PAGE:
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    A matrix  T represents a linear transformation  T: V \to V with respect to the basis  \{\mathbf{a_1}, \mathbf{a_2}, \mathbf{a_3} \} where the matrix is  T = \begin{pmatrix} 4 & -3 & -3 \\ 3 & -2 & -3 \\ -3 & 3 &  4 \end{pmatrix} .
    If  T can be represented by a diagonal matrix  D , find  D and a basis of  V with respect to  D which represents  T . Also find non-singular matrix  P such that  D = P^{-1}AP , where  A is the matrix representing  T with respect to  \{ \mathbf{a_1}, \mathbf{a_2}, \mathbf{a_3} \} .
    If  D= \begin{pmatrix} 1 & 0 & 0 \\ 0 & 1 & 0 \\ 0 & 0 & 4 \end{pmatrix} and  P = \begin{pmatrix} 1 & 0 & 1 \\ 1 & 1 & 1 \\ 0 & -1 & -1 \end{pmatrix} . How would I go about finding the new basis?
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    The new basis is the set of columns of P. A matrix is diagonal if and only if it is represented w.r.t. a basis of eigenvectors.
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    (Original post by nuodai)
    The new basis is the set of columns of P. A matrix is diagonal if and only if it is represented w.r.t. a basis of eigenvectors.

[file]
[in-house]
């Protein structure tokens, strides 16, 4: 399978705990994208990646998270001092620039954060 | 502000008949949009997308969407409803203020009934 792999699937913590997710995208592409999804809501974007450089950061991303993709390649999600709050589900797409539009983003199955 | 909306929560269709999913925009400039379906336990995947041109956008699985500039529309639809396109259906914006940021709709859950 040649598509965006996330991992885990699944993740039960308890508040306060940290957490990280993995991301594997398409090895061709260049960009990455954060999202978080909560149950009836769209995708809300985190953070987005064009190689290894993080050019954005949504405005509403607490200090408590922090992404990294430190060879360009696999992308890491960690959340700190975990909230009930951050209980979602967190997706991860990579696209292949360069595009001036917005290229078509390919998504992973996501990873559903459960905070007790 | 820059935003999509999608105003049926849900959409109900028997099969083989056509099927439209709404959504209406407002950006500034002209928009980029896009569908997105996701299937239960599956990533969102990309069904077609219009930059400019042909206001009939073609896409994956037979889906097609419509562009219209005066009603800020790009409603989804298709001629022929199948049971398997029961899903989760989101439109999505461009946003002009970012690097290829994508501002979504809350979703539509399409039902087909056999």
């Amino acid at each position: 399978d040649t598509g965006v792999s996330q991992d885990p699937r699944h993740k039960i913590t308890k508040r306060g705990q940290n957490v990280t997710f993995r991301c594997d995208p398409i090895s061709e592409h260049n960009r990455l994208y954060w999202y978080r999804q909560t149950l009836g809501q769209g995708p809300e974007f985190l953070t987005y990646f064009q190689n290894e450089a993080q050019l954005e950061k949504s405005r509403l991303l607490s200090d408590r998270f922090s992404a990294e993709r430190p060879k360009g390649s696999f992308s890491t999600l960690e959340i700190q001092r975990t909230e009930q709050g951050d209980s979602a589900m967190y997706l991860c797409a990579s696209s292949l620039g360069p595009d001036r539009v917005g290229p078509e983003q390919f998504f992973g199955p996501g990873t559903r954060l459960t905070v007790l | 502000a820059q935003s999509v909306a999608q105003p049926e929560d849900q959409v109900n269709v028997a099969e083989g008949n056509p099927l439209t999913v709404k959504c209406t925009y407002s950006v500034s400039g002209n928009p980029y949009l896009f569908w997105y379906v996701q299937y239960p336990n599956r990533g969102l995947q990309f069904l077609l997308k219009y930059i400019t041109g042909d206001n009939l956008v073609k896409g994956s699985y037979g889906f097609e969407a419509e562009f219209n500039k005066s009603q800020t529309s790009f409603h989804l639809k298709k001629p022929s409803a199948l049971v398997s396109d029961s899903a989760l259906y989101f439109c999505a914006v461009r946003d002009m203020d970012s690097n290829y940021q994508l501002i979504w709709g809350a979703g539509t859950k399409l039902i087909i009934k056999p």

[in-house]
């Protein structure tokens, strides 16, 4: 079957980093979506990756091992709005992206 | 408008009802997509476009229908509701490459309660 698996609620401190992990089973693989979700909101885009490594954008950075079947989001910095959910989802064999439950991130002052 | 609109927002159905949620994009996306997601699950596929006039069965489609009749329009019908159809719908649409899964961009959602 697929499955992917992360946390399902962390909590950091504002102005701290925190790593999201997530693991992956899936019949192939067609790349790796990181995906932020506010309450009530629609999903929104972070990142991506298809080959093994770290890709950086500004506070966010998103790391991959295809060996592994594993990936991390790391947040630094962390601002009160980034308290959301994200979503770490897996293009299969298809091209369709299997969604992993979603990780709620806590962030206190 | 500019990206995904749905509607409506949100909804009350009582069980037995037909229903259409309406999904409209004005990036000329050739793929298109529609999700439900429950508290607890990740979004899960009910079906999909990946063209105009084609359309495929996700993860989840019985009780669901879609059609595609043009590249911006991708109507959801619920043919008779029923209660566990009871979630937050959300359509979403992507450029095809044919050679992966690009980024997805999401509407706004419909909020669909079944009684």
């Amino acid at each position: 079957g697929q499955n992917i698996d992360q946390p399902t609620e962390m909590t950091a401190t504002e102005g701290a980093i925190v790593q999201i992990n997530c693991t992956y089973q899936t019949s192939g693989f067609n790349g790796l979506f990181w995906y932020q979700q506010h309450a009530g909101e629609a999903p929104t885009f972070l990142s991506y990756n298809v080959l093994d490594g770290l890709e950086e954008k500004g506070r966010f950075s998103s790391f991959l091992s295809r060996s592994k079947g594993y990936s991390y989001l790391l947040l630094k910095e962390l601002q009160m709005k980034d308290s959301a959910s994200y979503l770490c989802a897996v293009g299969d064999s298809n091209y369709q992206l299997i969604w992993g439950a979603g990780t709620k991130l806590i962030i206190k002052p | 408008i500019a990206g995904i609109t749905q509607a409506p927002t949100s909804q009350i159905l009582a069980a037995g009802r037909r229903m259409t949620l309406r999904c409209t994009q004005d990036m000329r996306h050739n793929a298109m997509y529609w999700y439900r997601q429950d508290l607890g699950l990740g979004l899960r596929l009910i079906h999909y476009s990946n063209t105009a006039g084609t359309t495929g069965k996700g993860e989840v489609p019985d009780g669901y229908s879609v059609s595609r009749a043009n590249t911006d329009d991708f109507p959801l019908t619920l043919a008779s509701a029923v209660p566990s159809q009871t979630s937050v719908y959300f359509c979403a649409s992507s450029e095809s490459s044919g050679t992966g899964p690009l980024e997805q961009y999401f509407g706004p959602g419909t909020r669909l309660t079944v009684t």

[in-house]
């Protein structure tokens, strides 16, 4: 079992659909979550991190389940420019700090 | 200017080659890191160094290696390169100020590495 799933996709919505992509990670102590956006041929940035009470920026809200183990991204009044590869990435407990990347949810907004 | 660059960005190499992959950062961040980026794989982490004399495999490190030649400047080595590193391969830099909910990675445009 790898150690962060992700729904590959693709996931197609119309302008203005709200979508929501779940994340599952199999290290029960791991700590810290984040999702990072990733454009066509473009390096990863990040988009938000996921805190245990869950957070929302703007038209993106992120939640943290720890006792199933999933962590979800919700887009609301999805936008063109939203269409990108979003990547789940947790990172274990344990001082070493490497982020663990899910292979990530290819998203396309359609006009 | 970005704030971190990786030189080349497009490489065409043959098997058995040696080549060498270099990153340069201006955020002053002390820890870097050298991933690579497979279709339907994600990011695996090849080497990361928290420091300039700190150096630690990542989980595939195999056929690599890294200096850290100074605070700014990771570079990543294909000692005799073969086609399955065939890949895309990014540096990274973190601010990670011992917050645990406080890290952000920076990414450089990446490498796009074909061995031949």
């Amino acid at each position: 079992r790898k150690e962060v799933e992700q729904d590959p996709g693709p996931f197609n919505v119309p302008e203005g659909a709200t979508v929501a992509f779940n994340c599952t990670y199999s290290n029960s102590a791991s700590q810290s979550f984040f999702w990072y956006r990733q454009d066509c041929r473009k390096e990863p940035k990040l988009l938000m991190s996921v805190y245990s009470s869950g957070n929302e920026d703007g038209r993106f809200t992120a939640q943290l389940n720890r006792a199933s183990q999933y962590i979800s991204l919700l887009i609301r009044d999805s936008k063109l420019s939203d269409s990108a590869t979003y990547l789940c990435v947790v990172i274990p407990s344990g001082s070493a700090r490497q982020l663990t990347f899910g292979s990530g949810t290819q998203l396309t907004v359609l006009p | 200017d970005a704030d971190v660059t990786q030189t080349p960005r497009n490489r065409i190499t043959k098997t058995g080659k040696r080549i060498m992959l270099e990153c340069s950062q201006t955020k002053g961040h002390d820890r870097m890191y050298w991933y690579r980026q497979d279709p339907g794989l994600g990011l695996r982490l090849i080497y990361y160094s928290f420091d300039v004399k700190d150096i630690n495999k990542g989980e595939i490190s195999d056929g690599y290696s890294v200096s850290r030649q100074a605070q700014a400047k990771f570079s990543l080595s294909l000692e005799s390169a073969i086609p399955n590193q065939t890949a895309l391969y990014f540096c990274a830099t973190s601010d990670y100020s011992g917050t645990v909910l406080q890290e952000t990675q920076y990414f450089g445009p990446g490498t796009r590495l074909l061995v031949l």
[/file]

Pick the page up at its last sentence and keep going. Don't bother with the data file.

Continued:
Are the answers(the new basis) not necessarily unique? If the eigenvalues have algebraic multiplicity 2 for example and you can find two linearly independent eigenvectors, then the matrix  P would depend on how you write out the eigenvectors?
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    (Original post by JBKProductions)
    Are the answers(the new basis) not necessarily unique? If the eigenvalues have algebraic multiplicity 2 for example and you can find two linearly independent eigenvectors, then the matrix  P would depend on how you write out the eigenvectors?
    The answers are certainly not unique, you can choose any basis of eigenvectors you like. You can try and make it 'more unique' by requiring your basis vectors to be normalized and satisfy some kind of orientation relation -- in fact, in some cases (e.g. Hermitian matrices) you can even take your basis to be orthonormal -- but even then you're still free to change sign and so on.
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    Thanks.
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    (Original post by JBKProductions)
    Are the answers(the new basis) not necessarily unique? If the eigenvalues have algebraic multiplicity 2 for example and you can find two linearly independent eigenvectors, then the matrix  P would depend on how you write out the eigenvectors?
    Even if an eigenvalue has multiplicity 1 then there is plenty of choice: Any non-zero vector in a 1-dimensional space is a basis.

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Updated: April 16, 2012
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